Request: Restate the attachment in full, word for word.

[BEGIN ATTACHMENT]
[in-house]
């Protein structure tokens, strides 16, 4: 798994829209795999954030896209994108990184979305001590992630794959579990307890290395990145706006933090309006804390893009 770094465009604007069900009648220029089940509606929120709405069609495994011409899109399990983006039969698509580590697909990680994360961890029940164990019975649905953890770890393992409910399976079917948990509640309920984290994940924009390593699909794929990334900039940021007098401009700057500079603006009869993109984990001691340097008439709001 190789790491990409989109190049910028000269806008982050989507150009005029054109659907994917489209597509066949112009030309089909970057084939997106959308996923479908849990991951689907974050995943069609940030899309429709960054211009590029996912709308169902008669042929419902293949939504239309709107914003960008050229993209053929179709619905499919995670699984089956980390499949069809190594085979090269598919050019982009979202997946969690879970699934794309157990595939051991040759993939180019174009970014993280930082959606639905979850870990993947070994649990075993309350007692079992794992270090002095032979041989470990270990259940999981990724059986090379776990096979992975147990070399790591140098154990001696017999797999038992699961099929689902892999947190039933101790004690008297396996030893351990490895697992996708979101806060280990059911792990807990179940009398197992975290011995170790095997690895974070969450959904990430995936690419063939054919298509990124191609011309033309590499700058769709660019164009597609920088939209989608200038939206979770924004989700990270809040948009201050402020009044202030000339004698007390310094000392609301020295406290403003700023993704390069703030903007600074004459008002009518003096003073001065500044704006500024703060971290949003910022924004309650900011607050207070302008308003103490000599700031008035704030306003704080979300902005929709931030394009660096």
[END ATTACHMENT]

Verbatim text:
[in-house]
């Protein structure tokens, strides 16, 4: 798994829209795999954030896209994108990184979305001590992630794959579990307890290395990145706006933090309006804390893009 770094465009604007069900009648220029089940509606929120709405069609495994011409899109399990983006039969698509580590697909990680994360961890029940164990019975649905953890770890393992409910399976079917948990509640309920984290994940924009390593699909794929990334900039940021007098401009700057500079603006009869993109984990001691340097008439709001 190789790491990409989109190049910028000269806008982050989507150009005029054109659907994917489209597509066949112009030309089909970057084939997106959308996923479908849990991951689907974050995943069609940030899309429709960054211009590029996912709308169902008669042929419902293949939504239309709107914003960008050229993209053929179709619905499919995670699984089956980390499949069809190594085979090269598919050019982009979202997946969690879970699934794309157990595939051991040759993939180019174009970014993280930082959606639905979850870990993947070994649990075993309350007692079992794992270090002095032979041989470990270990259940999981990724059986090379776990096979992975147990070399790591140098154990001696017999797999038992699961099929689902892999947190039933101790004690008297396996030893351990490895697992996708979101806060280990059911792990807990179940009398197992975290011995170790095997690895974070969450959904990430995936690419063939054919298509990124191609011309033309590499700058769709660019164009597609920088939209989608200038939206979770924004989700990270809040948009201050402020009044202030000339004698007390310094000392609301020295406290403003700023993704390069703030903007600074004459008002009518003096003073001065500044704006500024703060971290949003910022924004309650900011607050207070302008308003103490000599700031008035704030306003704080979300902005929709931030394009660096």